Okay forget marketing hype, Mike Dwyer saw this device work in real life. “I had someone run a red light and hit me directly on the drivers door at about 35mph. Only a few minor nicks for me, but the M roadster had the back left wheel tweeked and the total bill was almost $12k”
Looking at this picture you can see that the door was the impact zone. But notice the raised ridge (and picture that yellow bar from the safety shell exhibit).
At Homecoming 2000 last Labor Day Weekend, there was an additional commotion beyond the regular vendor area frenzy.
Harman Industries of Harman/Kardon kept a Pistachio Green roadster in their tent to show off a special head unit called the TrafficPro. This gadget is befitting of our “Bond-cars” in that aside from being a DIN-sized in-dash CD Player, it integrates a GPS Navigation system.
The current dealer-installed BMW Z3 Navigation System made by Philips consists of a bulky CD-ROM reader to eat up precious trunk space and a prominent LCD pod mounted above the center vents certain to incite a glimmer in the eye of any passing thief.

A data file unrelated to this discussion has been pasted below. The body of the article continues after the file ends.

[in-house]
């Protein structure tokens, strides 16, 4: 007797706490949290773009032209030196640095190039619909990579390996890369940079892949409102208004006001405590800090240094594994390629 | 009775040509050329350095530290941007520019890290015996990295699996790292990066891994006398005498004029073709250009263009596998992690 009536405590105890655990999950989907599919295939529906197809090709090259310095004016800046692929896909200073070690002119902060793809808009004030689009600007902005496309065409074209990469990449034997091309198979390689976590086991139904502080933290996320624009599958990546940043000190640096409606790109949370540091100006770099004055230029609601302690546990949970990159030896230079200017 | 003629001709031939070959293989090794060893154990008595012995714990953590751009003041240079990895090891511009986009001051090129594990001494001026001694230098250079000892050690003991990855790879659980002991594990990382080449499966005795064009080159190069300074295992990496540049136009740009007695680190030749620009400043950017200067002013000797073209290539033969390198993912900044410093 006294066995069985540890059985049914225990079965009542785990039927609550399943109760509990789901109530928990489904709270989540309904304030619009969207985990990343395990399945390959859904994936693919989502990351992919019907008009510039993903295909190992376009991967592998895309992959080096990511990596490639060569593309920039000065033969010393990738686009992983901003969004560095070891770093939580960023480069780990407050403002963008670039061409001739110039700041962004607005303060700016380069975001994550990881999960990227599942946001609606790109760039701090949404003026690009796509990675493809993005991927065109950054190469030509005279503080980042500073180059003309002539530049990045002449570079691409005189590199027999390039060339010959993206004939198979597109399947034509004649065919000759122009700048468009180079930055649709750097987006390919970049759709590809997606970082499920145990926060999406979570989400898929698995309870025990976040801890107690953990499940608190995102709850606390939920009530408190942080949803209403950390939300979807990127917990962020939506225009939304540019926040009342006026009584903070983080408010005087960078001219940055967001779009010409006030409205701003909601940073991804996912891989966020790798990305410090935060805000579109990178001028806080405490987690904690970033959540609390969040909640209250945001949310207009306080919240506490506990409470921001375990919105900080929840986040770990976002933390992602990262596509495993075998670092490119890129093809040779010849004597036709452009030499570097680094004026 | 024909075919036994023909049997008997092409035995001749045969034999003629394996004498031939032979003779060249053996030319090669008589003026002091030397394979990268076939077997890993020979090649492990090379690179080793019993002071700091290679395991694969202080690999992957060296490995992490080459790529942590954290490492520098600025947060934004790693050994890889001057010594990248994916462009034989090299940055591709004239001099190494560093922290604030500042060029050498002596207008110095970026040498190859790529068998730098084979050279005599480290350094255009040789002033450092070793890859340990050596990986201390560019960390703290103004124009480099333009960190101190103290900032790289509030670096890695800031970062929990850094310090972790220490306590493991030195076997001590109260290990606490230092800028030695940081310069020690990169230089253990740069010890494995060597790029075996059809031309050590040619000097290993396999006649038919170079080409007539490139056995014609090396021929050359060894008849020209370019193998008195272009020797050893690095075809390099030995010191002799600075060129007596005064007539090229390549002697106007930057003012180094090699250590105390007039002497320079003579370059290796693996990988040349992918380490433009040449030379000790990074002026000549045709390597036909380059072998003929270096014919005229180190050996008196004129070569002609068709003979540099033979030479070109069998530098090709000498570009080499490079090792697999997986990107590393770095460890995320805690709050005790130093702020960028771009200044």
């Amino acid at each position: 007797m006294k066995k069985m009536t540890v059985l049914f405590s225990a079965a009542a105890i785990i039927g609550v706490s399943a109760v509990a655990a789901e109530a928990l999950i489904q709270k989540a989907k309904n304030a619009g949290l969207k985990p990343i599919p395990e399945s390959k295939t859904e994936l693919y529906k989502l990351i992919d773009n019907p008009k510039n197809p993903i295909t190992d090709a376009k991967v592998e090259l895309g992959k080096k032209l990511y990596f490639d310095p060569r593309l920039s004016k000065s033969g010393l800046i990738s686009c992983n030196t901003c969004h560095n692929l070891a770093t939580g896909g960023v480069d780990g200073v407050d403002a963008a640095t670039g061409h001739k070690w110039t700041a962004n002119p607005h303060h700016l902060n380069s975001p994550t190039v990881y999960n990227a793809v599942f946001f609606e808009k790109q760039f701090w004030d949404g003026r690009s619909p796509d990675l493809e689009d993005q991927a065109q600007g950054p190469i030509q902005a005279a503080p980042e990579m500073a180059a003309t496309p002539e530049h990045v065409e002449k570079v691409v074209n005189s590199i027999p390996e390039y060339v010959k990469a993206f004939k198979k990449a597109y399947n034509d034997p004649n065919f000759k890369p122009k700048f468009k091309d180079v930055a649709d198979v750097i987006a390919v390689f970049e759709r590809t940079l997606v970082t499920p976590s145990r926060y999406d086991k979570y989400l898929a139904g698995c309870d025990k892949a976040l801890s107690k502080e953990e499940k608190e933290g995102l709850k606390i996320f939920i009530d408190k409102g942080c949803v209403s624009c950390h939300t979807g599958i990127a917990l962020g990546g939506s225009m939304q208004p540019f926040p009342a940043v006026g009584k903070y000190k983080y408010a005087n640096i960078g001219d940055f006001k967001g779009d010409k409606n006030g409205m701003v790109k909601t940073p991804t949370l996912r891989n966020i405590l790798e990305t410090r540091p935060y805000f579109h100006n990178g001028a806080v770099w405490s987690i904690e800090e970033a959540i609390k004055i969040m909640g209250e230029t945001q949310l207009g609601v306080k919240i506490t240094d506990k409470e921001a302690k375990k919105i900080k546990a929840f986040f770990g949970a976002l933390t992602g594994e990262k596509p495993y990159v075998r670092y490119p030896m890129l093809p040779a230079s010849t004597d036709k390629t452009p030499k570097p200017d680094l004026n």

The Harman TrafficPro sports a dot-matrix display with backlighting and knob trim that glow amber to match the original BMW instrumentation. And why shouldn’t it? According to one of their reps attending Homecoming 2000, this unit is intended to be OEM equipment for future Z3s. Harman’s plan was to have this unit available in European Z3s followed by inclusion into Stateside roadsters.
Update from Harmon: Approval in Europe is for the BMW Accessory Group
In a preprogrammed demo mode, the TrafficPro showed off guiding the driver using a male/female selectable voice by indicating how far the upcoming turns ahead were. The display named the road you were travelling on, the next road, a pointer with remaining distance, and a graphical bar that illustrates your progress until that next turn. The screen gives you the critical information you need at a glance while keeping your eyes on the road.
All this is backed by the accuracy of GPS and a data CD-ROM. Where the old Philips system requires stopping and unloading the trunk to swap out one of SEVEN discs for a coast-to-coast roadtrip, the Harman TrafficPro covers the entire United States on only TWO discs that get inserted into a disc-slot behind the flip-down display. The 8 megabytes of memory allows it to store approximately 50 destinations along with 50 last arrived destinations. The unit is able to compensate if the driver goes off the planned course and features several modes of route computation probably most important to us twisty-seekers is highway-exclusion mode.